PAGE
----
I visited Japan after my tax season here because I needed a break and I can say without a shadow of a doubt that Japan is one of my favorite countries in the world to visit.
Getting There – Visa & Flights
Since I travel with an American passport, I did not need a visa to visit Japan. My google search informed me that if you intend on traveling to Japan with a Nigerian passport, you need the following;
Complete the visa application form
Original signed Nigerian passport
2 passport photographs
Possibly a letter of invitation (very intense I must say).
I flew to Tokyo on Air Canada with a layover in Vancouver and the flight costs $877 with total flight time of almost 13 hours. Being that Tokyo is a major city in the world, the most affordable and reasonable way to get to your accommodation is to take the JR Line. I wouldn’t suggest taking the subway because it takes over an Hour from Narita to Tokyo on the subway and take half that time on the JR Line.
Another piece of idea only if you do the math and it is worth it should you purchase the Japan Rail Pass at the airport. When getting around any city however, take the subway.
As with major cities on this beautiful green earth, there are tons of accommodation available in Japan. Being that I travel very light with my backpack only and I love making new friends wherever I go, I chose to stay in a hostel. Japan is expensive so hostels are obviously the cheapest form of accommodation and if you decide to go this route stay in a pod-style hostel cause of the privacy it affords.
Things to do
I will start by saying in Japan I visited Tokyo, Osaka, Nara and Kyoto. Japan is an ancient country that takes pride in preserving its culture so there are beautiful temples and shrine you can visit all over the country. On my very first night in Tokyo, I took the subway (costs around $180JPY) to the world famous Shibuya crossing (the world’s busiest crossroad). Shibuya crossing seems intimidating but people in Japan are so nice that walking on the crossroad isn’t as scary because a lot of people stop to take selfies. If you want an aerial view of the crosspoint, go to the Starbucks (I didn’t go).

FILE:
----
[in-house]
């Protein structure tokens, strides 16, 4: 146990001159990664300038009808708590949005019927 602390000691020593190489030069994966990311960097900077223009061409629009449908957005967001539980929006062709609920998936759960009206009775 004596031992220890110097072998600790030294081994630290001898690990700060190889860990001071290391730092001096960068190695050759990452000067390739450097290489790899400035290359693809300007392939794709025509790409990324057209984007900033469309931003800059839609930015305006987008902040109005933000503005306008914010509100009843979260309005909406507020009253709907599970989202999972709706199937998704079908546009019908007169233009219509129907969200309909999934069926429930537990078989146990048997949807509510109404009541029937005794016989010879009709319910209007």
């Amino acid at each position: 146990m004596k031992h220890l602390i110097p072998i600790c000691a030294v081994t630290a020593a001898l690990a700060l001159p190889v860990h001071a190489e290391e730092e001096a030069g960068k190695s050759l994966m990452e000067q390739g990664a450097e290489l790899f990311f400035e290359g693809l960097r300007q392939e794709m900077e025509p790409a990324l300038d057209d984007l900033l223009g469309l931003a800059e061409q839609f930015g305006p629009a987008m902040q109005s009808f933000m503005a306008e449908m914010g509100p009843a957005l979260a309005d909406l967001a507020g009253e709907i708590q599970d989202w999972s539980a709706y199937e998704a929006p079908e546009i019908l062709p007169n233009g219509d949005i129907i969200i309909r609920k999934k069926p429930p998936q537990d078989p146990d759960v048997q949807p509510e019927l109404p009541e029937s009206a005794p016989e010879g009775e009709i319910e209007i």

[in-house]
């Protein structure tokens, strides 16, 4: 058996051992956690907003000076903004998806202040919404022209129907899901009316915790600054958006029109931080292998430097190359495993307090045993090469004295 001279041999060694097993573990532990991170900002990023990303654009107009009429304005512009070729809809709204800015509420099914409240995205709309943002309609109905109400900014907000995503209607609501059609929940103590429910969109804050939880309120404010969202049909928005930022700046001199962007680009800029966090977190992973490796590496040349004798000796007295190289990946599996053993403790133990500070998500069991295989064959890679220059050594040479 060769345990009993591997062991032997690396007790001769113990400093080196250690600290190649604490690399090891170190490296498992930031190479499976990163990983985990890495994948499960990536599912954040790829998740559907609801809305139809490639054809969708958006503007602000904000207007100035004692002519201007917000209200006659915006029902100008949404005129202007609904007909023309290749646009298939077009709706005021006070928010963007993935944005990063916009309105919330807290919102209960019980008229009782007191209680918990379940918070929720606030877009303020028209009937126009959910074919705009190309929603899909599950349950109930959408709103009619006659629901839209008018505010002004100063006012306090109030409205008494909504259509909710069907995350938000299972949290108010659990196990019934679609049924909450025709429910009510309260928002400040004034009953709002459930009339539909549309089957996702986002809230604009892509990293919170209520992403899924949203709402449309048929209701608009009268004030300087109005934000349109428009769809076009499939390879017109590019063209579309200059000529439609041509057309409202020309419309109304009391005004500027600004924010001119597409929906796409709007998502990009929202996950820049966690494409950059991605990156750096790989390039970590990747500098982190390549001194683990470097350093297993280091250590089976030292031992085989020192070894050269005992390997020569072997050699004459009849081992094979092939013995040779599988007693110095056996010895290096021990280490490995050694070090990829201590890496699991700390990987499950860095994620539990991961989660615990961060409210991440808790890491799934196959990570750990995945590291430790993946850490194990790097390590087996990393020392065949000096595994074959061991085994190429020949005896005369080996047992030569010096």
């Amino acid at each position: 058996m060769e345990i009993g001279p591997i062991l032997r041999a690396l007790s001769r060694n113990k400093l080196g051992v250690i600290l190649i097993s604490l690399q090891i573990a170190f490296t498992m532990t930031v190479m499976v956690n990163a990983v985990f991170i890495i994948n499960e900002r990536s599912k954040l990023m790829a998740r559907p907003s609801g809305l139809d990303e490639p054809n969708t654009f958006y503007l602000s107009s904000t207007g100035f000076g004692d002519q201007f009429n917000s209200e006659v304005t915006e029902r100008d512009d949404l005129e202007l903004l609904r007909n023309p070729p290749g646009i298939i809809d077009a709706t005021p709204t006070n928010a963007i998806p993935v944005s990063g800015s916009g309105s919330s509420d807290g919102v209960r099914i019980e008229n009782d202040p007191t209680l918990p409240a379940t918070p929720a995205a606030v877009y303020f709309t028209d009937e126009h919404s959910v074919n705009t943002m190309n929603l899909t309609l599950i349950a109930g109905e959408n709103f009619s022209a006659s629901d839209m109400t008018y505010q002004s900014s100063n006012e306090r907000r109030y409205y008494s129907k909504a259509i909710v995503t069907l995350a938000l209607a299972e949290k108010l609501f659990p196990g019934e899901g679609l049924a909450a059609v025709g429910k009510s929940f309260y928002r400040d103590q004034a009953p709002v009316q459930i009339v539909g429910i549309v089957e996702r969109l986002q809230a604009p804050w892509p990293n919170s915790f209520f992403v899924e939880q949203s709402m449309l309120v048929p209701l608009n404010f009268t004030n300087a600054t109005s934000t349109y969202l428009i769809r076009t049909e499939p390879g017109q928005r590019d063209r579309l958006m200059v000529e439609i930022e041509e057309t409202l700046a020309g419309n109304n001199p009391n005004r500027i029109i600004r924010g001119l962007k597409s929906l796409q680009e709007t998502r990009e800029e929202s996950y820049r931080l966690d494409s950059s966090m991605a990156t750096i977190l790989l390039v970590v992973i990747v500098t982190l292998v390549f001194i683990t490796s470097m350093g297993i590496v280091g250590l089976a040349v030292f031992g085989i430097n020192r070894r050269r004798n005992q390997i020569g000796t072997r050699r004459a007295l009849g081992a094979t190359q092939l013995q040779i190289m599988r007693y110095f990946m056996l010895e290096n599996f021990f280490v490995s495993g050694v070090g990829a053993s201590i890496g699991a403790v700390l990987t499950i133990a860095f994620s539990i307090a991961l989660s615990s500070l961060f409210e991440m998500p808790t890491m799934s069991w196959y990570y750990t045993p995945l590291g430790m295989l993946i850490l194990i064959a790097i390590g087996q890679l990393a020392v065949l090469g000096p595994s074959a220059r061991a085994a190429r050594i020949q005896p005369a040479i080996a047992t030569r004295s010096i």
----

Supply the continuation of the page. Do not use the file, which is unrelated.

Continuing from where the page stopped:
On day two, I wanted to go to the most intense fish auction in the world but I chose sleep instead (you have to start standing in line at 3:30 in the morning to experience the auction). I went to the Fish market at 6:30am to eat delicious fish breakfast and it was totally worth it.
Also on day two in Japan, I hopped on the fastest train ever called Shinkensen to Osaka. I took the Nozomi because I wanted to be on the very fastest train (costs about 13,000JPY I think and took about 2 and half hours). In Osaka, I went to the Shitennoji Temple built around 593AD but mostly rebuilt in 1963. If you climb the Shitennoji temple, you get a pretty sweet view of Osaka. Osaka is a pretty vibrant city so go out at night. I went to this Jazz bar and met my Japanese Grand father. In Osaka try to eat takoyaki, it’s a famous snack down there.
On the morning of day three, I went to a maid cafe (you have to go there to experience this) and the took a 15 minutes Shinkensen (Kodama) but you can take the JR line also to Kyoto. Kyoto is tame compared to Tokyo and Osaka. In Kyoto, rent a bike it costs about 50JPY a day. In Kyoto I went to Nijo-jo castle, be prepared to walk a lot because this place is huge and gorgeous. My favorite place to visit however was Fushimi Inari Shrine, it is a hike of about 2 hours or more but worth the hike because you get to see an aerial view of Kyoto.
On my way back to Tokyo, I made a quick detour in Nara. Nara has this cute park that also has a temple but friendly not so wild deers roam around the park and it’s pretty incredible because you can feed them.
Back in Tokyo, I met up with a friend that took me to Skytree which is pretty much a skyscraper. The highlight of my day in Tokyo was our trip to an Onsen (a bath house), where you basically soak up in hot to lukewarm water naked in front of people, you can also get a massage (make you hide your tattoos because they aren’t allowed).
As always I was sad to leave but I had to face the real world.
Tips: Visit late March to Early April so you can see the cherry blossom. Take cash with you because Japan is big on spending cash. Buy one of those wi-fi card things because wi-fi is scarce in Japan. Eat a lot of food!